It was a wildlife haven, a tourist magnet and an agricultural center — before half of it burned.

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Simon Kelly, center, a farmer on Kangaroo Island in Australia, lost most of his 9,000 sheep.

KANGAROO ISLAND, Australia — Kangaroo Island is Australia in miniature.

It is a wildlife haven, with its own varieties of kangaroos, echidnas (a spiny anteater) and cockatoos, as well as a koala population seen as insurance should disaster strike the species on the mainland. It is a tourism magnet, with luxury cliff-top lodges and beaches studded with sea lions. …

More than 16 million acres have gone up in flames. And it has happened in populated areas, unlike most of the world’s other blazes of this scale.

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A man tried to protect his property in Lake Conjola, New South Wales, on New Year’s Eve. Credit: Matthew Abbott for The New York Times

SYDNEY, Australia — In late October, lightning struck brittle earth on Gospers Mountain in New South Wales. The remains of trees bone dry from consecutive winters with little to no rain were ignited, and the fire quickly spread.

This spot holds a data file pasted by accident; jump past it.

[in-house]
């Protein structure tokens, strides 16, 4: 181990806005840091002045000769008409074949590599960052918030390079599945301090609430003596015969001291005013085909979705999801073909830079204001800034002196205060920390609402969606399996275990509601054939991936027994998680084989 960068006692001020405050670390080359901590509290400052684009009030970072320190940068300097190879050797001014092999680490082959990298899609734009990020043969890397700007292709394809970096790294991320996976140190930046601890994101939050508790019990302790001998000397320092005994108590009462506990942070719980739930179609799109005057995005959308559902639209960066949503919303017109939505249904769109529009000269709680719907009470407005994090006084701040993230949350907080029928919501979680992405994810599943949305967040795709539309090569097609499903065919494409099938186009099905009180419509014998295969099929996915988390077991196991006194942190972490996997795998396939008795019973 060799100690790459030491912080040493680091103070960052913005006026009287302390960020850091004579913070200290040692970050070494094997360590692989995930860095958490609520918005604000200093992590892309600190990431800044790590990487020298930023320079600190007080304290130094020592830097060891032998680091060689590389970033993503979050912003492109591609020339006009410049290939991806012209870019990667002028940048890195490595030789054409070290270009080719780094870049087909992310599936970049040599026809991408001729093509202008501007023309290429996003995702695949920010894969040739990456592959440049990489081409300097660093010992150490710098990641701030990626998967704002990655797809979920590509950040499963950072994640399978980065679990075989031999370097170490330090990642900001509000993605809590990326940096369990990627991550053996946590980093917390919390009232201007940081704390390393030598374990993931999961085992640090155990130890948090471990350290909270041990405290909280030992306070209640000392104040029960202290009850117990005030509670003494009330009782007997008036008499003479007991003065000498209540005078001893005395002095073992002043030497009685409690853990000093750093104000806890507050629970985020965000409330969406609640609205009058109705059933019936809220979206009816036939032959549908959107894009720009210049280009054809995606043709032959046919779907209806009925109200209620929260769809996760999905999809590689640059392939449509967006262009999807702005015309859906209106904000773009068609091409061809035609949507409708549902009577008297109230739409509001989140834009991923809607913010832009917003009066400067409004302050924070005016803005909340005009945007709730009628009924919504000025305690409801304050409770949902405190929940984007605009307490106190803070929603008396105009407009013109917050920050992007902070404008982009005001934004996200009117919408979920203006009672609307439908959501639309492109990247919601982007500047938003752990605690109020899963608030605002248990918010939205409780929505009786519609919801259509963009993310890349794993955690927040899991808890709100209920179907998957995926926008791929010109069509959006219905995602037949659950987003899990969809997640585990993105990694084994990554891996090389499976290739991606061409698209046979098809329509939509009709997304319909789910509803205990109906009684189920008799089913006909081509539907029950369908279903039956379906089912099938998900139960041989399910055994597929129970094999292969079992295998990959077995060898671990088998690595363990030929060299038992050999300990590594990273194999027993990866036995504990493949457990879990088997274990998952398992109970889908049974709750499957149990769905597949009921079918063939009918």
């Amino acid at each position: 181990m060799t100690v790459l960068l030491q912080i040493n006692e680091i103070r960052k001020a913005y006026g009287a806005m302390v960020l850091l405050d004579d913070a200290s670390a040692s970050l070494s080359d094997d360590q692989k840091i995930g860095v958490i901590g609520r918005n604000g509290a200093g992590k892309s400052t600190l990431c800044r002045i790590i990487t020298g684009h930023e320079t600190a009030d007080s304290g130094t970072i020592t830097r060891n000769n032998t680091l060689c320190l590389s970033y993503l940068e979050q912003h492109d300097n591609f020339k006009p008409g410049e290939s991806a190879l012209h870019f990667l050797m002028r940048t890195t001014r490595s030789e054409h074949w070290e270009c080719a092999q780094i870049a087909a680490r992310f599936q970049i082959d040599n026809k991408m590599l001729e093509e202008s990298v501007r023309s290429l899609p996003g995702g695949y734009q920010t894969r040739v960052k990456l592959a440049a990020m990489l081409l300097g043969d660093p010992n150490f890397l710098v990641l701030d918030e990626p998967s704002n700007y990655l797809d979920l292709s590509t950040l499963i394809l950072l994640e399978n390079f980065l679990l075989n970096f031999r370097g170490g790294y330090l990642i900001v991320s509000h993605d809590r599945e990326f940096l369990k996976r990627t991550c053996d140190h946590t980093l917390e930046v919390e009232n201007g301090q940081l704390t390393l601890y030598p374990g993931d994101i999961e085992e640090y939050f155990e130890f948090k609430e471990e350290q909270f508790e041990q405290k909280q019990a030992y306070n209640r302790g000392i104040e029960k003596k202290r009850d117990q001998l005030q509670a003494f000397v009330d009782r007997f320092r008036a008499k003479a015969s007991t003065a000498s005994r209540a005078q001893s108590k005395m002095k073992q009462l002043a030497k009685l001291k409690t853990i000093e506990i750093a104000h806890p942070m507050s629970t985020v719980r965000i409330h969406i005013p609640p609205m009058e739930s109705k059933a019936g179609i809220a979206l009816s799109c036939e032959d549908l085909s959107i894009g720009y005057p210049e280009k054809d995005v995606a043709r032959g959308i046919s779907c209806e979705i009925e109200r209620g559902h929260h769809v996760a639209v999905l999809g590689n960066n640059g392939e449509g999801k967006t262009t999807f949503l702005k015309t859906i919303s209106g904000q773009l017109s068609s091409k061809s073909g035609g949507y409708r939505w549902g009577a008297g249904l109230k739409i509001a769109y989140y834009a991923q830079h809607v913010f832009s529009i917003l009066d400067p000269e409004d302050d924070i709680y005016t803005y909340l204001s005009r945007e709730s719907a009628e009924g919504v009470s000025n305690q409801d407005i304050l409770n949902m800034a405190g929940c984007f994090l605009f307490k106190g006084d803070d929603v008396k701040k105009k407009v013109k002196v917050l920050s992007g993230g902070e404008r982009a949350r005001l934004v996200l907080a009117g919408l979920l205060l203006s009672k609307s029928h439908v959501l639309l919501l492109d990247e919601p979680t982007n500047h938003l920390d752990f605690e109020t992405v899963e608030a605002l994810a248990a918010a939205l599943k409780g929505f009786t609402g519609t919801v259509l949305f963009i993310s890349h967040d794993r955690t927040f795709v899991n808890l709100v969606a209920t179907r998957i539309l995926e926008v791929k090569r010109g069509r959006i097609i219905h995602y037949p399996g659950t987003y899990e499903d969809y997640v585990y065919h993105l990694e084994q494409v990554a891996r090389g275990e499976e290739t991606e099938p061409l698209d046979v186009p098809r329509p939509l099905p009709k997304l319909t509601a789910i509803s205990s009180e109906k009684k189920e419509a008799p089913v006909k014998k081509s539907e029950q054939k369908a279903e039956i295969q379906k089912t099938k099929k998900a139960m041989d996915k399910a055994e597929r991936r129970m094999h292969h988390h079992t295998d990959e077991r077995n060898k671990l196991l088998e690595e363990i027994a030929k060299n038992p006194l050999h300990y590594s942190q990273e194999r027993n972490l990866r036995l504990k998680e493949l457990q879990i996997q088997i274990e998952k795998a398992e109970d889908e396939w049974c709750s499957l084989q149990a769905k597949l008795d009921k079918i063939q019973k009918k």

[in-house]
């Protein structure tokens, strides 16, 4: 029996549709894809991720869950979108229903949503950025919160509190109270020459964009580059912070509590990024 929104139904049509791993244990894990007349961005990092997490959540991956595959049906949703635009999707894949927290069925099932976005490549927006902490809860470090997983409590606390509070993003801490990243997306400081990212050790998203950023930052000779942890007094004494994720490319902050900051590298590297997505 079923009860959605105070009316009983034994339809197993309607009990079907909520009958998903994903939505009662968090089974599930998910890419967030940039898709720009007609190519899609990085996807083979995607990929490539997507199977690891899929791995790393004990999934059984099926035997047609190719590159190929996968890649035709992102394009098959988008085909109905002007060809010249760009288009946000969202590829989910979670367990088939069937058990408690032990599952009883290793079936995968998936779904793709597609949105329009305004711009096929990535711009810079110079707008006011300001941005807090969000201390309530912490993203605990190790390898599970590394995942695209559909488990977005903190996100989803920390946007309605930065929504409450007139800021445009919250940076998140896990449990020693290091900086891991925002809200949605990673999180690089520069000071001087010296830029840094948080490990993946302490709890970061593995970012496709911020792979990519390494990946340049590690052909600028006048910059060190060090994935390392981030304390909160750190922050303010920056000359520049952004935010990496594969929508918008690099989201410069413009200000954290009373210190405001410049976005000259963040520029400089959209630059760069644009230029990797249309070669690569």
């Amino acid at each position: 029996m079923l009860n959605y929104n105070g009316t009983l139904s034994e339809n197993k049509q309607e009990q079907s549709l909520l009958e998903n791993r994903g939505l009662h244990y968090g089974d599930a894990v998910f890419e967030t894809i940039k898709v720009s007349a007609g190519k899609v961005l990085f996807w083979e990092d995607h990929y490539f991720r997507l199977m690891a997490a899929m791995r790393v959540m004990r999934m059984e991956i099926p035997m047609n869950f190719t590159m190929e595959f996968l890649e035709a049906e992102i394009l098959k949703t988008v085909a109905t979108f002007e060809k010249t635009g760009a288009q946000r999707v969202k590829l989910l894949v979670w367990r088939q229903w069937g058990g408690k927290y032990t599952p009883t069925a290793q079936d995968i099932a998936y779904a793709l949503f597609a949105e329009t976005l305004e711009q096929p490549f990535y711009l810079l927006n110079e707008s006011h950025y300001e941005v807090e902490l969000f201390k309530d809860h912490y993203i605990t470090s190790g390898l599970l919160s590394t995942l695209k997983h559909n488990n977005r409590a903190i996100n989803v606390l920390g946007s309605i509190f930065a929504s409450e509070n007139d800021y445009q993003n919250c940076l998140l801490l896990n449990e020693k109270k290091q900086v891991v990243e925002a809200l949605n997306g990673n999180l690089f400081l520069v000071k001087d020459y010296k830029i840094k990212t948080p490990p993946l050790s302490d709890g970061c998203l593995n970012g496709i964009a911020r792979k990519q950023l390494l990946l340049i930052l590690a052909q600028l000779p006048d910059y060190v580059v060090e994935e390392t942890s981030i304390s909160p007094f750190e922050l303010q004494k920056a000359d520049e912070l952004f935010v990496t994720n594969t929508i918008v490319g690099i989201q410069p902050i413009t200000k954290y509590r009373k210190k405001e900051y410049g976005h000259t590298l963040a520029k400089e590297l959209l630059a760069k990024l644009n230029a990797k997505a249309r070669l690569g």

Three months later, it is still burning.

The Gospers Mountain fire, which became Australia’s largest “megablaze” as it grew to link several separate fires, offers a sense of the scale of the country’s most disastrous fire season ever. The blaze has burned two million acres, enveloping hinterland and wine country, and prompted a special mission to save prehistoric trees so rare that their exact location is kept secret. …

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It was the latest wild turn in this most extreme of Australian summers.